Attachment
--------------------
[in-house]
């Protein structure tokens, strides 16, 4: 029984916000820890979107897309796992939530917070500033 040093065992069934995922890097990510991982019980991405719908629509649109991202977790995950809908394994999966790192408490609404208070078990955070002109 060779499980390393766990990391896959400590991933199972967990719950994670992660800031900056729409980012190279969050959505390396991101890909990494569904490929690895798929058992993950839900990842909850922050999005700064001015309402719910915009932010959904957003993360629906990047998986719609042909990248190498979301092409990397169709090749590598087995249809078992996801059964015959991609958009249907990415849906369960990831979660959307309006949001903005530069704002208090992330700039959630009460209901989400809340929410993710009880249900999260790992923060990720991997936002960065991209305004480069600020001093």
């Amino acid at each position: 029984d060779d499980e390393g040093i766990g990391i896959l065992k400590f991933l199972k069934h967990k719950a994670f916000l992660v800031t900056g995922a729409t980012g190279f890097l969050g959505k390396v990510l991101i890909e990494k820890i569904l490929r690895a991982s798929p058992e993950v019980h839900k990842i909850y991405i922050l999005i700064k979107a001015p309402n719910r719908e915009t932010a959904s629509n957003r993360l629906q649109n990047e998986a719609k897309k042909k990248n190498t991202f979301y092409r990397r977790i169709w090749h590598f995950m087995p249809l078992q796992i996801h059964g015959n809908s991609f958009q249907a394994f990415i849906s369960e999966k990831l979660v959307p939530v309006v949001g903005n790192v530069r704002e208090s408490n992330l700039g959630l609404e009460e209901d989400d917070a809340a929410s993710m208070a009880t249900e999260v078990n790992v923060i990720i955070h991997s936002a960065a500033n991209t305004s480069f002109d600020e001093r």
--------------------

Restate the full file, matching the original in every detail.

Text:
[in-house]
């Protein structure tokens, strides 16, 4: 029984916000820890979107897309796992939530917070500033 040093065992069934995922890097990510991982019980991405719908629509649109991202977790995950809908394994999966790192408490609404208070078990955070002109 060779499980390393766990990391896959400590991933199972967990719950994670992660800031900056729409980012190279969050959505390396991101890909990494569904490929690895798929058992993950839900990842909850922050999005700064001015309402719910915009932010959904957003993360629906990047998986719609042909990248190498979301092409990397169709090749590598087995249809078992996801059964015959991609958009249907990415849906369960990831979660959307309006949001903005530069704002208090992330700039959630009460209901989400809340929410993710009880249900999260790992923060990720991997936002960065991209305004480069600020001093």
């Amino acid at each position: 029984d060779d499980e390393g040093i766990g990391i896959l065992k400590f991933l199972k069934h967990k719950a994670f916000l992660v800031t900056g995922a729409t980012g190279f890097l969050g959505k390396v990510l991101i890909e990494k820890i569904l490929r690895a991982s798929p058992e993950v019980h839900k990842i909850y991405i922050l999005i700064k979107a001015p309402n719910r719908e915009t932010a959904s629509n957003r993360l629906q649109n990047e998986a719609k897309k042909k990248n190498t991202f979301y092409r990397r977790i169709w090749h590598f995950m087995p249809l078992q796992i996801h059964g015959n809908s991609f958009q249907a394994f990415i849906s369960e999966k990831l979660v959307p939530v309006v949001g903005n790192v530069r704002e208090s408490n992330l700039g959630l609404e009460e209901d989400d917070a809340a929410s993710m208070a009880t249900e999260v078990n790992v923060i990720i955070h991997s936002a960065a500033n991209t305004s480069f002109d600020e001093r």